able to identify the gunman as, Jeffery Fitzgerald Clemons, based on store surveillance video. Investigators were
also able to identify the driver, and on September 6, 2019, the suspect vehicle was stopped while being driven by
the same driver and while Jeffery Clemons was again riding in the passenger seat. Inside the vehicle, officers
located two black face masks and a handgun, which matched the description given by the store clerks. In an
interview with law enforcement, Clemons admitted his involvement. The driver was killed in an unrelated incident
in June 2021.

I commend the Carroll County Sheriff’s Office for their quick response to these victims and their great effort to hold
these armed robbers accountable. The victims in this case were traumatized with the threat of being shot while
they were simply trying to make a living. In contrast, these defendants chose to victimize the innocent rather than
get a job. For choosing violence and crime over being a hardworking responsible citizen, it is appropriate that
Defendant Clemons be removed from our community for the next fifteen years.

JOHN HERBERT CRANFORD, JR.
DISTRICT ATTORNEY
COWETA JUDICIAL CIRCUIT

2021-09-01

FOR IMMEDIATE RELEASE
September 1, 2021

On August 25, 2021, a jury in the Superior Court of Carroll County found Christopher John Couch, 38, of Temple,
guilty of Trafficking Methamphetamine, Possession of a Schedule II Controlled Substance, and Possession of a
Schedule IV Controlled Substance. Following the guilty verdict, Couch pleaded guilty to Possession of a Firearm by
a Convicted Felon. Coweta Judicial Circuit Superior Court Judge Dustin Hightower sentenced Couch to 30 years,
with the first 20 years to be served in prison. As a result of Couch’s criminal history, having more than three prior
felony convictions, Couch was sentenced as a repeat offender and will not be eligible for parole on his 20-year
sentence.

Assistant District Attorney Caley McDonald prosecuted the case. Chief Brian Sims, formerly of the Carroll County
Sheriff’s Office, currently the Chief of Police in Mt. Zion, and Sgt. Shane Spradlin, of the Carroll County Sheriff’s
Office, were the lead investigators.

The charges arose out of a November 15, 2019 incident at the Holiday Inn Express in Villa Rica. That morning,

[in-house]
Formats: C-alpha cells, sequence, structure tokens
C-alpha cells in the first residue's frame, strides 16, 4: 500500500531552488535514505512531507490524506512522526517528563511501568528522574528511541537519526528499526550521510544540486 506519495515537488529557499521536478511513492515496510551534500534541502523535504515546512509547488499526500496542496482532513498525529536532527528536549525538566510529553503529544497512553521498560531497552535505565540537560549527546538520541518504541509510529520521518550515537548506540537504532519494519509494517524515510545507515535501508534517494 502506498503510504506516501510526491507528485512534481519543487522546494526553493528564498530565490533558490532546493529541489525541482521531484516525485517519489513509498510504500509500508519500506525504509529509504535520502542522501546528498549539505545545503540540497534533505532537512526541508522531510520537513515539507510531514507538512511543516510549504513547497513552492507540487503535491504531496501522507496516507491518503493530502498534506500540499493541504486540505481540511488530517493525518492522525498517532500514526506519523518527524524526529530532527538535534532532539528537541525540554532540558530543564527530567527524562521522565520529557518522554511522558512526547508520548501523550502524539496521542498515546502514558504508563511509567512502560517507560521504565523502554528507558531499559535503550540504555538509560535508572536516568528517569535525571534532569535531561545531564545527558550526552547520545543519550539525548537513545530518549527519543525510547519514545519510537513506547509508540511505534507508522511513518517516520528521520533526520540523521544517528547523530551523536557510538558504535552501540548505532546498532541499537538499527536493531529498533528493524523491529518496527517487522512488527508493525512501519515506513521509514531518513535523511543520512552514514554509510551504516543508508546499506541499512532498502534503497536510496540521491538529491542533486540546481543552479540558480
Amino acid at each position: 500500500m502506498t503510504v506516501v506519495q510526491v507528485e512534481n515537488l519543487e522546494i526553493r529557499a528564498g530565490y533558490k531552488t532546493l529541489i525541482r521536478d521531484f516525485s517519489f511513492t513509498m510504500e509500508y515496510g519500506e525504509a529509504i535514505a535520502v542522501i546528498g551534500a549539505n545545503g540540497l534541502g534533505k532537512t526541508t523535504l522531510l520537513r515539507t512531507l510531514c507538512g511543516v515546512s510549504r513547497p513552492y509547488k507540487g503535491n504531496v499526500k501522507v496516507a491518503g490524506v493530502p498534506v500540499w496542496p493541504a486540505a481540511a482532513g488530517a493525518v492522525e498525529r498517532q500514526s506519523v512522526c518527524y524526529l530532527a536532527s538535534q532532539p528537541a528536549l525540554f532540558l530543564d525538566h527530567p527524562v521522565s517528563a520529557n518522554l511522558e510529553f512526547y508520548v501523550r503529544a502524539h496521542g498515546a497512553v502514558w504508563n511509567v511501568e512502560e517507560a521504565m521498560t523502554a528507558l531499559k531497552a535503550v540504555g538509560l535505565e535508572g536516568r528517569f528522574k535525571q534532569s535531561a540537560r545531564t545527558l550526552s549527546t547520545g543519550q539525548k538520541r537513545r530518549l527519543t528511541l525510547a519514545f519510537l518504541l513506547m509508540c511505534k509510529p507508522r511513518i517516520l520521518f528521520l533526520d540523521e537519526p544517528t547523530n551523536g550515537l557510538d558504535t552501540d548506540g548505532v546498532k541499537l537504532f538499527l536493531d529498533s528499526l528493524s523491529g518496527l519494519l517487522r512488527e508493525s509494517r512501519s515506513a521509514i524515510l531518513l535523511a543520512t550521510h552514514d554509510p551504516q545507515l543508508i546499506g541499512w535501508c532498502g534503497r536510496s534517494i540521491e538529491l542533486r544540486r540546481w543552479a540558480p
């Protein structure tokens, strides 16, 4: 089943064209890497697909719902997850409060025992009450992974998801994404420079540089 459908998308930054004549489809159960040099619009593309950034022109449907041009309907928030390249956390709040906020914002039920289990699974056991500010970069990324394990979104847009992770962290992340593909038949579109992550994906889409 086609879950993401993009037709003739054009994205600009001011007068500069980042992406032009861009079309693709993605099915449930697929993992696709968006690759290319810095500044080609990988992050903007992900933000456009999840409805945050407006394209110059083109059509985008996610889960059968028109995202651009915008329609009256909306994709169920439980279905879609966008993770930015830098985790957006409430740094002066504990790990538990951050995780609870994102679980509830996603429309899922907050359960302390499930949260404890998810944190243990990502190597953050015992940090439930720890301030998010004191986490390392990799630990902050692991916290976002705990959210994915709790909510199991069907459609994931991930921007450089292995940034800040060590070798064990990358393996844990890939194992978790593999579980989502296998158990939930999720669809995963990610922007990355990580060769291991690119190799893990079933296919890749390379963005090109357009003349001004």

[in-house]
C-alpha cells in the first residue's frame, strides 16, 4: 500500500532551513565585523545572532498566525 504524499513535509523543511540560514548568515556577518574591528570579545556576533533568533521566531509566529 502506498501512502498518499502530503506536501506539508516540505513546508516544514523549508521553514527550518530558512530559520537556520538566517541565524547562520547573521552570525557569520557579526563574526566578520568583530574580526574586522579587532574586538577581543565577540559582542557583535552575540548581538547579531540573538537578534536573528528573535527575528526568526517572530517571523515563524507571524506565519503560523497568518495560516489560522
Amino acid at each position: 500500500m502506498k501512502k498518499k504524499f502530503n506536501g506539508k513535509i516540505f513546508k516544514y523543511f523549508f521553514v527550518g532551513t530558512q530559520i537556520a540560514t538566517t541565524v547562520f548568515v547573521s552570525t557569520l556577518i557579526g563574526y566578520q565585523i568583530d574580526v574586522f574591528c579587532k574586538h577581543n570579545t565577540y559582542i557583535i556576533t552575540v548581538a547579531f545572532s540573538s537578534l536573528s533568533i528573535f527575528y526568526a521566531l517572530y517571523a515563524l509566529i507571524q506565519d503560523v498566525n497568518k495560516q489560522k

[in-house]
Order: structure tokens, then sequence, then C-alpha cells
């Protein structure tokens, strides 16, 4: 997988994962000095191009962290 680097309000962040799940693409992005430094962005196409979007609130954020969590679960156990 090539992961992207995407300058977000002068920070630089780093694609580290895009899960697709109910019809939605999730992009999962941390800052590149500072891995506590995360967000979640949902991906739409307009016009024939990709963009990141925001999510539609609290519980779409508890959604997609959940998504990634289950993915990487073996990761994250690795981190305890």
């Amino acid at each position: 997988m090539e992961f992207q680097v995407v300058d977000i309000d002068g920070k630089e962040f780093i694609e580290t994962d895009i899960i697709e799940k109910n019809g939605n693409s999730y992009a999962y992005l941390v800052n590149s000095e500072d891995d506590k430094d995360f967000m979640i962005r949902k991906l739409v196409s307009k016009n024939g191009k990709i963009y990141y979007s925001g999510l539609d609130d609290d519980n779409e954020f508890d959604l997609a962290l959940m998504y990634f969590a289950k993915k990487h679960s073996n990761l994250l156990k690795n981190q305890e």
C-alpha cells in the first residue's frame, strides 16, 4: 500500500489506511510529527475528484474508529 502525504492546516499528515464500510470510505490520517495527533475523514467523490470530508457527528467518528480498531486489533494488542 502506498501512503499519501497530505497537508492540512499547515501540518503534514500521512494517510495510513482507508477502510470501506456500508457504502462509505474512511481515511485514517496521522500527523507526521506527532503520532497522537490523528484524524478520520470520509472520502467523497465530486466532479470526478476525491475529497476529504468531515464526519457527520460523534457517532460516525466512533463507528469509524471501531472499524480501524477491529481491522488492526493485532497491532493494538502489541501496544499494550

officers with the ACE Unit were searching for a man that had been seen at the Holiday Inn Express. Members of the
ACE Unit went to the Holiday Inn Express and confirmed that the male they were looking for had been at the hotel
and determined that he was associated with a room rented under the last name Couch. Shortly after checkout,
hotel staff let officers into the room. Instead of the man they were looking for, officers found Christopher Couch
and a female in the room. In the room, officers observed drug paraphernalia and a firearm. Officers determined
that Couch had an active warrant for his arrest and obtained a search warrant for the room. The execution of the
search warrant revealed over 244 grams of methamphetamine, oxycodone pills, alprazolam pills, and a large
amount of U.S. currency.

I commend the Carroll County Sheriff’s Office and members of the multiagency ACE Unit for their commitment to
holding accountable those who illegally possess and trade in guns and drugs. The DA’s Office will continue to seek
multi-year prison sentences for drug traffickers, like Mr. Couch, who seek to profit from those who suffer from
addiction.

JOHN HERBERT CRANFORD, JR.
DISTRICT ATTORNEY
COWETA JUDICIAL CIRCUIT

2021-08-17

FOR IMMEDIATE RELEASE
August 17, 2021

On August 16, 2021, just prior to proceeding with a jury trial in the Superior Court of Troup County, Jabbari Fisher, a/k/a: “Homixide,” now 20 years old, of LaGrange pleaded guilty to five violations of the Georgia Street Gang Terrorism and Prevention Act, two counts of aggravated assault with a deadly weapon, one count of criminal attempt to commit armed robbery, and one count of possession of firearm during commission of a felony. In accordance with a plea agreement, Coweta Judicial Circuit Superior Court Judge Dustin Hightower sentenced Fisher to 30 years in prison followed by 20 years on probation.